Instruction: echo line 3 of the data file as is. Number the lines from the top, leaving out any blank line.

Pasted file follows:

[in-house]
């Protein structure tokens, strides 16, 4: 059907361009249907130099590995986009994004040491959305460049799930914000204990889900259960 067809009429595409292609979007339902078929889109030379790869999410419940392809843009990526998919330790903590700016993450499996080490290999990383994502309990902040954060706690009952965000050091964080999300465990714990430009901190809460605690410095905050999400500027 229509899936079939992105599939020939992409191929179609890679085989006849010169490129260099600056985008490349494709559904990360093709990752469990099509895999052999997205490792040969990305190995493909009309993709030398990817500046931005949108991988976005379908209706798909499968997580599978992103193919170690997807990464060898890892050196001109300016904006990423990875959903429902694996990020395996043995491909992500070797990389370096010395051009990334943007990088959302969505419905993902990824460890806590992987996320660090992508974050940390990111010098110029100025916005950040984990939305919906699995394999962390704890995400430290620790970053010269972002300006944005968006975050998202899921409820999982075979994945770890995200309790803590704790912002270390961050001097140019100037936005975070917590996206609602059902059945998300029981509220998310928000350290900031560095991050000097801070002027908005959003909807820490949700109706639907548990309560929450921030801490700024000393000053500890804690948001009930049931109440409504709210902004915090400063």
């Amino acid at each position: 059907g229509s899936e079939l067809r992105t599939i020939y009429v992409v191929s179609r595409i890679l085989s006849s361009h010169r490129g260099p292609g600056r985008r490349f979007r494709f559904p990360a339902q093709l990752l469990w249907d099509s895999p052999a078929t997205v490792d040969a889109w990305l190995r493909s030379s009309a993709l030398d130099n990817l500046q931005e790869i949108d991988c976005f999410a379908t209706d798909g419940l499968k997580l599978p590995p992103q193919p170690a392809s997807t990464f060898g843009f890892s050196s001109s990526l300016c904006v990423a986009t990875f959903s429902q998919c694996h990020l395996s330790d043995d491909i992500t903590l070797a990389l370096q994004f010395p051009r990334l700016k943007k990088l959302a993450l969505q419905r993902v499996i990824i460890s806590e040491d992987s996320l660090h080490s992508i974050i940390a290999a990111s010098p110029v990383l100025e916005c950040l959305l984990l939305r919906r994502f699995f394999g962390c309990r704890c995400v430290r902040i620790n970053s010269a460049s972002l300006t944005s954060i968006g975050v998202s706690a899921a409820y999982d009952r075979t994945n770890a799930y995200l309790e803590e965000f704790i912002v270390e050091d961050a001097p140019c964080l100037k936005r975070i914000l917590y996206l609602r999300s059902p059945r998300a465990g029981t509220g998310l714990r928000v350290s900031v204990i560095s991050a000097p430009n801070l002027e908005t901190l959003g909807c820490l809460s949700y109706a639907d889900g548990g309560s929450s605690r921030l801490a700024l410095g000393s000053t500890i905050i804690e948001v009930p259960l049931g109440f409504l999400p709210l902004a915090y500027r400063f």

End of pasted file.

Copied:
């Amino acid at each position: 059907g229509s899936e079939l067809r992105t599939i020939y009429v992409v191929s179609r595409i890679l085989s006849s361009h010169r490129g260099p292609g600056r985008r490349f979007r494709f559904p990360a339902q093709l990752l469990w249907d099509s895999p052999a078929t997205v490792d040969a889109w990305l190995r493909s030379s009309a993709l030398d130099n990817l500046q931005e790869i949108d991988c976005f999410a379908t209706d798909g419940l499968k997580l599978p590995p992103q193919p170690a392809s997807t990464f060898g843009f890892s050196s001109s990526l300016c904006v990423a986009t990875f959903s429902q998919c694996h990020l395996s330790d043995d491909i992500t903590l070797a990389l370096q994004f010395p051009r990334l700016k943007k990088l959302a993450l969505q419905r993902v499996i990824i460890s806590e040491d992987s996320l660090h080490s992508i974050i940390a290999a990111s010098p110029v990383l100025e916005c950040l959305l984990l939305r919906r994502f699995f394999g962390c309990r704890c995400v430290r902040i620790n970053s010269a460049s972002l300006t944005s954060i968006g975050v998202s706690a899921a409820y999982d009952r075979t994945n770890a799930y995200l309790e803590e965000f704790i912002v270390e050091d961050a001097p140019c964080l100037k936005r975070i914000l917590y996206l609602r999300s059902p059945r998300a465990g029981t509220g998310l714990r928000v350290s900031v204990i560095s991050a000097p430009n801070l002027e908005t901190l959003g909807c820490l809460s949700y109706a639907d889900g548990g309560s929450s605690r921030l801490a700024l410095g000393s000053t500890i905050i804690e948001v009930p259960l049931g109440f409504l999400p709210l902004a915090y500027r400063f």